It was sometime after midnight when Alan Autry, 48, started hearing the large pines that line his Tallahassee neighborhood start to crack and fall to the ground.

Then he heard one come down on the top floor of his house. The tree didn’t initially crash through the roof, and Autry and his wife went to a neighbor’s house. Sometime before dawn, the corner of his house collapsed from the weight of the tree.

“We’ve been married 13 years and this is our fifth hurricane,” said Autry who moved from central Florida six years ago. “By far, this is the worst damage we’ve ever had.”

Tampa and St. Petersburg escaped major damage. Up to 17 inches of rain fell in the area over the last two days.

In Wakulla County, south of Tallahassee, at least seven homes were damaged by falling trees, said Scott Nelson, the county’s emergency manager.

As Hermine surged into southern Georgia, 84-year-old Melvin Gatlin Sr. awoke before dawn to the sound of a thundering crack that shook his whole house.

The storm’s winds had uprooted a pine tree in Gatlin’s backyard and sent it crashing onto his home of more than 40 years. The trunk crushed a storage shed where Gatlin kept his deep freezer, lawn mower and other tools and appliances. It also made a tear in the roof.

“I thought somebody had shot me, the way it sounded,” Gatlin said a few hours later in his living room, where a cooking pot on the floor caught water dripping from the ceiling in a long, thin line.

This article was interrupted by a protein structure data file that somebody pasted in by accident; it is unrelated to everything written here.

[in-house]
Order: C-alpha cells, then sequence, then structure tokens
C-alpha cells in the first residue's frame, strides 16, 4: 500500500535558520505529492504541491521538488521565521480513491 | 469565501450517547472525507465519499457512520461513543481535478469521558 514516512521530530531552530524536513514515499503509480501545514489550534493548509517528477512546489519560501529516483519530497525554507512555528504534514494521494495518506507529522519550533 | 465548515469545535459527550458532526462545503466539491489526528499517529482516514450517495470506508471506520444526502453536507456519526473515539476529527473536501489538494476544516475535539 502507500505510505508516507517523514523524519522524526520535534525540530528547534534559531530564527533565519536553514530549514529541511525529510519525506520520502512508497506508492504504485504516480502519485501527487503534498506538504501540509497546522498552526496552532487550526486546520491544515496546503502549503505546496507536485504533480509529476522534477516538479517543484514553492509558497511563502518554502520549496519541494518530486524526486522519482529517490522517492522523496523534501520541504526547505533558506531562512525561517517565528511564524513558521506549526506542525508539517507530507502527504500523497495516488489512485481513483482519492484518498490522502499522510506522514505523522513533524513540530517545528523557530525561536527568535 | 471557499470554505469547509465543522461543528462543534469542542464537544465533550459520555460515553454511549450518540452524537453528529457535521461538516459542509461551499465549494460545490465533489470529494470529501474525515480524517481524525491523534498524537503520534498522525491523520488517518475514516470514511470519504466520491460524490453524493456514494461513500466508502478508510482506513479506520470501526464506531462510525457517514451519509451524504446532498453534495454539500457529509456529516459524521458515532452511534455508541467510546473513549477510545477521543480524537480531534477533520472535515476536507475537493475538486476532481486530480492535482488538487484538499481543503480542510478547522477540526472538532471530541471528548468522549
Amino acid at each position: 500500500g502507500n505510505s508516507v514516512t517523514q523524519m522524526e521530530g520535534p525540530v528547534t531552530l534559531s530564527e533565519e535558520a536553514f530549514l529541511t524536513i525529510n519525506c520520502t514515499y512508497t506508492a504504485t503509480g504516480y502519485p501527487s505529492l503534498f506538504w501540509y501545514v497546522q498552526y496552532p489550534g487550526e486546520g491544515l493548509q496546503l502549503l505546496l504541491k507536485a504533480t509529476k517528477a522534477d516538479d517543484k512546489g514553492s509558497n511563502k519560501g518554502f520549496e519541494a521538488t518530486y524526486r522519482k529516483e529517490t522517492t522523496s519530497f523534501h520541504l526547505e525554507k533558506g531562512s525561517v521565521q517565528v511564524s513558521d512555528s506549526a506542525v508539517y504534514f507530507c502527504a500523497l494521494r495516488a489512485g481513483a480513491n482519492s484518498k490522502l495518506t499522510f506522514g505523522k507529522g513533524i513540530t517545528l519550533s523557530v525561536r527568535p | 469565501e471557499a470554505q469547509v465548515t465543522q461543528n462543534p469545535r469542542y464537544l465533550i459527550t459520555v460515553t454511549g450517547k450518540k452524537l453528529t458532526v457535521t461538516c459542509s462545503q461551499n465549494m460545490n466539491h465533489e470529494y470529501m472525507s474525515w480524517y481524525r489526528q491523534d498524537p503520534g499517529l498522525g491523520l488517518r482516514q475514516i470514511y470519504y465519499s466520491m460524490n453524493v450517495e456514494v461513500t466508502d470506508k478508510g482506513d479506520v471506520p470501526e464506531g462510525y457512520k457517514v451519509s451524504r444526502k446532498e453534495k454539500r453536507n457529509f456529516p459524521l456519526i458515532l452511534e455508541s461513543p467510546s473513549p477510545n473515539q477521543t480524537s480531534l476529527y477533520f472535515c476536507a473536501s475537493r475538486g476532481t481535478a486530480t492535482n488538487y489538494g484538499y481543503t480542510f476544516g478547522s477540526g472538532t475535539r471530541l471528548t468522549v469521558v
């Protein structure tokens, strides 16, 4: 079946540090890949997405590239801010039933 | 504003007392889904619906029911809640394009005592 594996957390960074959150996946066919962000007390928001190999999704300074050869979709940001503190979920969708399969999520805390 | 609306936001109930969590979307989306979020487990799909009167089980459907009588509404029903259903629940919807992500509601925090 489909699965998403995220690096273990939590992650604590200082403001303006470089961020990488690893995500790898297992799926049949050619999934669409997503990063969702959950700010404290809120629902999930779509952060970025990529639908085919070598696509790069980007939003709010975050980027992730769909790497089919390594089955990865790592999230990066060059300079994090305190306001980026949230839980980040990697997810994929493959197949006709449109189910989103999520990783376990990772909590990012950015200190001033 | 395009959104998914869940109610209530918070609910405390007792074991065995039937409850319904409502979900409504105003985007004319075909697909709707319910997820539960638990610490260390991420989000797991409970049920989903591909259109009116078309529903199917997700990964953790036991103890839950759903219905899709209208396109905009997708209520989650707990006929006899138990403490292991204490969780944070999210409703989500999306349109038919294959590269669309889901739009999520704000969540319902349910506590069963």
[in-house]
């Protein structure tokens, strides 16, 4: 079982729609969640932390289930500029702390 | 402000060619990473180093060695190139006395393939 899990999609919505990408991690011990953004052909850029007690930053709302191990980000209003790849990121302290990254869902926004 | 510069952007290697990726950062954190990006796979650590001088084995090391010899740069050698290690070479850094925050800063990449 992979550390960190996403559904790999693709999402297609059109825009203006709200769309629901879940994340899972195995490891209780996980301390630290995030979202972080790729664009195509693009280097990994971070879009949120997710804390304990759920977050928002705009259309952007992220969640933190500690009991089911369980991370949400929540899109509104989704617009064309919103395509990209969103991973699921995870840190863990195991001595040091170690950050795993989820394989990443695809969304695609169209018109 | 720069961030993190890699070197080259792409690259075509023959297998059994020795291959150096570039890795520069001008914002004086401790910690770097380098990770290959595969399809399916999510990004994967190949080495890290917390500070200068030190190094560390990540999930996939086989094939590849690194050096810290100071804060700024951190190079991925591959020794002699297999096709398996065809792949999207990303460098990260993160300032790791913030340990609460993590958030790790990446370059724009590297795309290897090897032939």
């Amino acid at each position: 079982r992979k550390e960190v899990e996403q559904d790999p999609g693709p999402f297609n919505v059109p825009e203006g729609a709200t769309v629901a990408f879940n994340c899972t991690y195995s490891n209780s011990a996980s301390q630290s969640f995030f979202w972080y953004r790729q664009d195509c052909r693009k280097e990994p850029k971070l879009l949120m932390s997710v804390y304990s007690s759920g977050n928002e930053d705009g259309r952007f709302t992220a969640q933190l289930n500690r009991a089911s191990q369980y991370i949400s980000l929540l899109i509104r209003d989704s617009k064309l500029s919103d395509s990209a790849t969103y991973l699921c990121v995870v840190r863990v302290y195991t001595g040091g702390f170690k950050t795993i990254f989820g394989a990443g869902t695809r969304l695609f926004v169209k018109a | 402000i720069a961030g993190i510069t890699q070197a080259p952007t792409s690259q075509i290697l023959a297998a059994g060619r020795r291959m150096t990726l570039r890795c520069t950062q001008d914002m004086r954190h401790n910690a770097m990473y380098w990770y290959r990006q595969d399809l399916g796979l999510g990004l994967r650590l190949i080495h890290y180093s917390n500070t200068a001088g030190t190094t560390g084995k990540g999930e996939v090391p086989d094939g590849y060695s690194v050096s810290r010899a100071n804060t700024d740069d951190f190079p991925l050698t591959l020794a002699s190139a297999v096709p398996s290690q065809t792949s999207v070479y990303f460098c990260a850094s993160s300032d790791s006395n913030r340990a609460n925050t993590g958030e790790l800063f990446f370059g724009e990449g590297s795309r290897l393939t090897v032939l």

The last hurricane to strike Florida was Wilma, a powerful Category 3 storm that arrived on Oct. 24, 2005. It swept across the Everglades and struck heavily populated south Florida, causing five deaths in the state and an estimated $23 billion in damage.

The Florida governor declared an emergency in 51 counties and said about 6,000 National Guardsmen stood ready to mobilize for the storm’s aftermath. The governors of Georgia and North Carolina also declared emergencies.

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Associated Press writers Freida Frisaro and Curt Anderson in Miami; Terry Spencer in Fort Lauderdale, Florida; Gary Fineout, Joe Reedy and Brendan Farrington in Tallahassee, Florida; Tamara Lush in Tampa, Florida; Russ Bynum in Valdosta, Georgia, and Jeff Martin in Atlanta contributed to this report.